64 Egmont St, Hawera.
Purchased 1995 for $63k
Retained from matrimonial settlement in 2001 - value $50k
Renovation cost (2003) $30k, increased rent from $100 p/w to $150 p/w
Current CV $155k, rented for $210 p/w and current tenant been there 7 years.
23 Essex St, Stratford.
Purchased for $32k in 2002 and rented for $120 p/w
Sold in 2005 for $100k
34 Surrey St, Hawera
Purchased Sept 2004 for $55k
Spent $15k renovating bathroom at purchase and painted room by room and exterior between tenants. Owes $75k.
Current CV $130k, rented for $210 p/w, current tenant been there over 2 years.
64 Princess St Invercargill
Purchased Sept 2006 for $102k - intended as a do-up and quick sale.
Spent $30k renovating. Market turned and only valued at $140k in Jan 2007 so wasn't worth selling.
Currently rented at $220 p/w and had 3 tenants since 2007.
Current CV $108k
42 Norfolk St, Patea
Purchased June 2007 for $67k. Purchased to sell as rent to buy
Andrew’s rent to buy deal
Total payments $269 per week inc rates & insurance
Market rent $150 per week
Rent Credit $70 per week = $10,920 over 3 years
Option to purchase fee $1000
They renovate to add further value
Their purchase price $100,000
Finance out with bank after 3 years
Could freehold in 15 years
“This is a deal I would have jumped at as a young electrician with no equity or savings. People at that end of market didn't seem to understand it. One couple took up on it but didn't follow through properly and stopped paying so had to evict them.
This was in 2009. All was doom and gloom about property. I rented it for $150 p/w.
Roof blew off in storm in March 2012. Roof replaced and interior painted and papered by FMG insurance.
Currently rented for $170 p/w. Owes me $75k.
The McDonald Real Estate story
At the TPIA's November event (from left) guest speaker Andrew Fleming, sponsor Daniel McDonald, president Colin Comber.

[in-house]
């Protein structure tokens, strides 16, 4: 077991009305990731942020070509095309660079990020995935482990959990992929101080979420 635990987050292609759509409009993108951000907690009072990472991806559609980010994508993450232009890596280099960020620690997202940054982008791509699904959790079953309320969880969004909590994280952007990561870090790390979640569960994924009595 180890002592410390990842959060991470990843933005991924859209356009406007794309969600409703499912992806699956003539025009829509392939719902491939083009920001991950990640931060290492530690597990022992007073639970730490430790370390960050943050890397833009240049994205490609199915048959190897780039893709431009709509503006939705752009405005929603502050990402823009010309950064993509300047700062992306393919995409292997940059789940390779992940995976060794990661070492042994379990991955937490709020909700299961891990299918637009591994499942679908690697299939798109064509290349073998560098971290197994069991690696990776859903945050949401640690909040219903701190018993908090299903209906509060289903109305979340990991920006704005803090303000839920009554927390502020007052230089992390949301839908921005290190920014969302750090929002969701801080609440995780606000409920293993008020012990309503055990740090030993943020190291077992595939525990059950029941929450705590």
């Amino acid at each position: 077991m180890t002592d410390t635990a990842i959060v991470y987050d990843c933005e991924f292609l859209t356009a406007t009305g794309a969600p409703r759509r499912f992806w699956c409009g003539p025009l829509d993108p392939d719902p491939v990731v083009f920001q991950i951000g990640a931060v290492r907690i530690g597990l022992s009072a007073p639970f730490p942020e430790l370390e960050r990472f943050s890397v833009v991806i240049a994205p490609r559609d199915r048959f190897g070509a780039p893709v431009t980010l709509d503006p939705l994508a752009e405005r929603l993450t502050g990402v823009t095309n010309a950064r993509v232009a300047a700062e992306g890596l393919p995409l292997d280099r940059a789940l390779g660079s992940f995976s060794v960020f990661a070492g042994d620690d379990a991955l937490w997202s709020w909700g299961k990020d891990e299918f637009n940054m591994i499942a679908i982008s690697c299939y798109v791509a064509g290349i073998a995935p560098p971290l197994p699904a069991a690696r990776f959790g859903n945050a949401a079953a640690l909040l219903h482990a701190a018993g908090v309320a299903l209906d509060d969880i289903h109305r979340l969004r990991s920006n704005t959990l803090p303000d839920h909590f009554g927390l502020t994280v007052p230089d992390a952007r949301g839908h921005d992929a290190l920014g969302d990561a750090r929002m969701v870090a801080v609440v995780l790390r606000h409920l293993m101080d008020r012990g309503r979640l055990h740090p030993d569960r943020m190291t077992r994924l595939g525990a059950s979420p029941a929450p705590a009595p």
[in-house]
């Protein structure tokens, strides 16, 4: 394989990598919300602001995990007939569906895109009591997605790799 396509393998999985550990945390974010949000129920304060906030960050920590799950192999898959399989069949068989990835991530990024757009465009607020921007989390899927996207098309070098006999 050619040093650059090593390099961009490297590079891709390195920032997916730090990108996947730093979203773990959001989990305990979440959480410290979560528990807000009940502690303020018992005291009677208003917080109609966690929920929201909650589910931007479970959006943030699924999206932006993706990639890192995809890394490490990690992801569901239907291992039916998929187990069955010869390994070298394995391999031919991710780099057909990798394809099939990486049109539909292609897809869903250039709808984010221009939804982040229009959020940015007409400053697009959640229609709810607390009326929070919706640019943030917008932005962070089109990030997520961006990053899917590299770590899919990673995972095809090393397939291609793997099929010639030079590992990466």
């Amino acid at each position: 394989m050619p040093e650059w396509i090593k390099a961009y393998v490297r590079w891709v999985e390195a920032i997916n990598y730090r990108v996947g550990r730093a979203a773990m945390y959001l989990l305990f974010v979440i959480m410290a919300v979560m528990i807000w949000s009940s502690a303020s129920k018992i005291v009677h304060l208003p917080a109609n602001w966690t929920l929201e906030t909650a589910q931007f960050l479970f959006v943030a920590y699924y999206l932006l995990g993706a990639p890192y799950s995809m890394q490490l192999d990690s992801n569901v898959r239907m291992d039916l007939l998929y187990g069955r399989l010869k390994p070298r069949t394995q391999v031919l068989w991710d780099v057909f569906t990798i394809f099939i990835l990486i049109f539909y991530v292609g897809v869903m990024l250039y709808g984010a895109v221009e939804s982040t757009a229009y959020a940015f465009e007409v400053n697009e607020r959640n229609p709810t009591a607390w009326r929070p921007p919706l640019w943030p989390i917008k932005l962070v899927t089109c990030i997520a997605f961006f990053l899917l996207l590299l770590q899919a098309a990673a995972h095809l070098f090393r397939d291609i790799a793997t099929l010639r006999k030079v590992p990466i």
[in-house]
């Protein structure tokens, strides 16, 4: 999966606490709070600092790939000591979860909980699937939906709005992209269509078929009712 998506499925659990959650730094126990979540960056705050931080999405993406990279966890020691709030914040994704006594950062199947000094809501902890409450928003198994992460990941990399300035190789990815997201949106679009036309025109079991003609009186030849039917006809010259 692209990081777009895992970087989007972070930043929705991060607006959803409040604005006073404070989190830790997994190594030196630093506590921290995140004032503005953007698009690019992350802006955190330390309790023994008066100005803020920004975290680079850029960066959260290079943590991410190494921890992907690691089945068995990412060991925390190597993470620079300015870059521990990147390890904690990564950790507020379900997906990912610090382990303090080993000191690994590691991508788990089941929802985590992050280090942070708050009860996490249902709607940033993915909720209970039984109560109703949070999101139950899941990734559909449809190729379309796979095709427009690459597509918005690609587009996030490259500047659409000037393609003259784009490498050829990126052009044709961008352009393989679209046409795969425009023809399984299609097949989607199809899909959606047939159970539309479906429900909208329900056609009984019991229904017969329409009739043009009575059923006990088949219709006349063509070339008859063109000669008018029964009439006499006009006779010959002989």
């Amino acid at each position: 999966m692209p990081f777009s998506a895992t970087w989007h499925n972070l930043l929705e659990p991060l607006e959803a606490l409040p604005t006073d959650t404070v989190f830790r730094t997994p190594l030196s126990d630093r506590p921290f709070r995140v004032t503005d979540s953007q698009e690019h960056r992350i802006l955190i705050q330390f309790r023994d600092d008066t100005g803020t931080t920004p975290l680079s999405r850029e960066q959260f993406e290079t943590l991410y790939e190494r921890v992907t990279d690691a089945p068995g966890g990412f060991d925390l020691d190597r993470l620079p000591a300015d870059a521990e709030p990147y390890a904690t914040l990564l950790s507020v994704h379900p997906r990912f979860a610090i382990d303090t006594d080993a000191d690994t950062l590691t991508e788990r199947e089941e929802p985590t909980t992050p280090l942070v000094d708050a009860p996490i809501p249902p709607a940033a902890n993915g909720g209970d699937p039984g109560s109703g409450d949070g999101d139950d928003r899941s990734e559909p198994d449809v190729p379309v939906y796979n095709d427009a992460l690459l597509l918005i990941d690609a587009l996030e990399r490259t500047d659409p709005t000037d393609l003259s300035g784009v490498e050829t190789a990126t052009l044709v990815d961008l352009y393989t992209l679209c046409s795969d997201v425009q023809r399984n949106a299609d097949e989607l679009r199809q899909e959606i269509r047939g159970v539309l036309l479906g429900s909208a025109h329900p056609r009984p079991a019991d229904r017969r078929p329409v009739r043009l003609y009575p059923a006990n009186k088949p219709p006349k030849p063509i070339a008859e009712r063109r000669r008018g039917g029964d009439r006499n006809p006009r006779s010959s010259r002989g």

McDonald Real Estate Ltd, a corporate member of the TPIA, was our monthly event sponsor on November 18. Members of the company’s staff and sales teams attended, along with the current general manager Daniel McDonald who outlined the company’s history and aspirations.
The business was started in Stratford in 1912 by Irish immigrant Michael McDonald who posted himself on the footpath outside the Empire Hotel with a notebook in which he took the names of potential buyers and sellers and endeavoured to match them up.
In 1921 he opened an office on Broadway, where the company remains headquartered today.
Michael passed the business to his son Tom in 1946, who passed it to his son the current managing-director Peter in 1976. It remains a genuine locally owned business, which gives back some of its earnings to the community through numerous sponsorships.
The company has seven offices throughout Taranaki, employs 53 staff and 37 licensed salespeople. The New Plymouth office was opened in 2008. “We are getting some traction here now and it is a very exciting area to be operating in,” says Daniel.
McDonalds has been a member of the NZ Realtors Network for 20 years; these are independently owned New Zealand companies who operate their own referral network.
Each McDonalds office has a dedicated rental property manager and their effectiveness is such that currently only 6% of tenants are currently in arrears and none seriously. It’s an issue if rent is more than 3 days overdue. All contact with landlords and tenants is recorded, and measured as a KPI. Fees are generally 10%.
REINZ statistics for Taranaki show that for the last 12 months total sales (all sources) were 1706, a decrease of 16% on the same period last year, and value was down by 10%.
Daniel said it was hoped an increased in activity this summer would improve those figures.comments powered by Disqus